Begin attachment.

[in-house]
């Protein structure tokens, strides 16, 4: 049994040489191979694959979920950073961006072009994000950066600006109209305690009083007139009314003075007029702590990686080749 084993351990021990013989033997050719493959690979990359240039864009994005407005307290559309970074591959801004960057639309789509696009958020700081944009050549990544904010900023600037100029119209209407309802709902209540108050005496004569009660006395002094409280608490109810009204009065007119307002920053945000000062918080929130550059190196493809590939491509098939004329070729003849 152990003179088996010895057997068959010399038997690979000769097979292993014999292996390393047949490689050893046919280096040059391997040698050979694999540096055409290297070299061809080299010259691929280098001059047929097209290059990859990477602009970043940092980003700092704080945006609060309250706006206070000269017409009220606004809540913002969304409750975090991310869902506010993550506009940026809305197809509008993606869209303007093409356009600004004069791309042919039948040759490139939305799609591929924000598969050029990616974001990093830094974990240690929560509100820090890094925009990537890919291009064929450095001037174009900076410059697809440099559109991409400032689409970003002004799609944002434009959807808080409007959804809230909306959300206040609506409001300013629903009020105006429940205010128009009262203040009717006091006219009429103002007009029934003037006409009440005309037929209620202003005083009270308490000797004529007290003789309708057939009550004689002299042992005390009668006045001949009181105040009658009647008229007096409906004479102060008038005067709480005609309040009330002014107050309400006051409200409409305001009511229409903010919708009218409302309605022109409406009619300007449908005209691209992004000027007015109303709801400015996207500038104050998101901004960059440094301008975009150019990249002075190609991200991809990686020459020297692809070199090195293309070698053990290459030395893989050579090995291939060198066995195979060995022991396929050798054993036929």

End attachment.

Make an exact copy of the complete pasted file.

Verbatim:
[in-house]
């Protein structure tokens, strides 16, 4: 049994040489191979694959979920950073961006072009994000950066600006109209305690009083007139009314003075007029702590990686080749 084993351990021990013989033997050719493959690979990359240039864009994005407005307290559309970074591959801004960057639309789509696009958020700081944009050549990544904010900023600037100029119209209407309802709902209540108050005496004569009660006395002094409280608490109810009204009065007119307002920053945000000062918080929130550059190196493809590939491509098939004329070729003849 152990003179088996010895057997068959010399038997690979000769097979292993014999292996390393047949490689050893046919280096040059391997040698050979694999540096055409290297070299061809080299010259691929280098001059047929097209290059990859990477602009970043940092980003700092704080945006609060309250706006206070000269017409009220606004809540913002969304409750975090991310869902506010993550506009940026809305197809509008993606869209303007093409356009600004004069791309042919039948040759490139939305799609591929924000598969050029990616974001990093830094974990240690929560509100820090890094925009990537890919291009064929450095001037174009900076410059697809440099559109991409400032689409970003002004799609944002434009959807808080409007959804809230909306959300206040609506409001300013629903009020105006429940205010128009009262203040009717006091006219009429103002007009029934003037006409009440005309037929209620202003005083009270308490000797004529007290003789309708057939009550004689002299042992005390009668006045001949009181105040009658009647008229007096409906004479102060008038005067709480005609309040009330002014107050309400006051409200409409305001009511229409903010919708009218409302309605022109409406009619300007449908005209691209992004000027007015109303709801400015996207500038104050998101901004960059440094301008975009150019990249002075190609991200991809990686020459020297692809070199090195293309070698053990290459030395893989050579090995291939060198066995195979060995022991396929050798054993036929």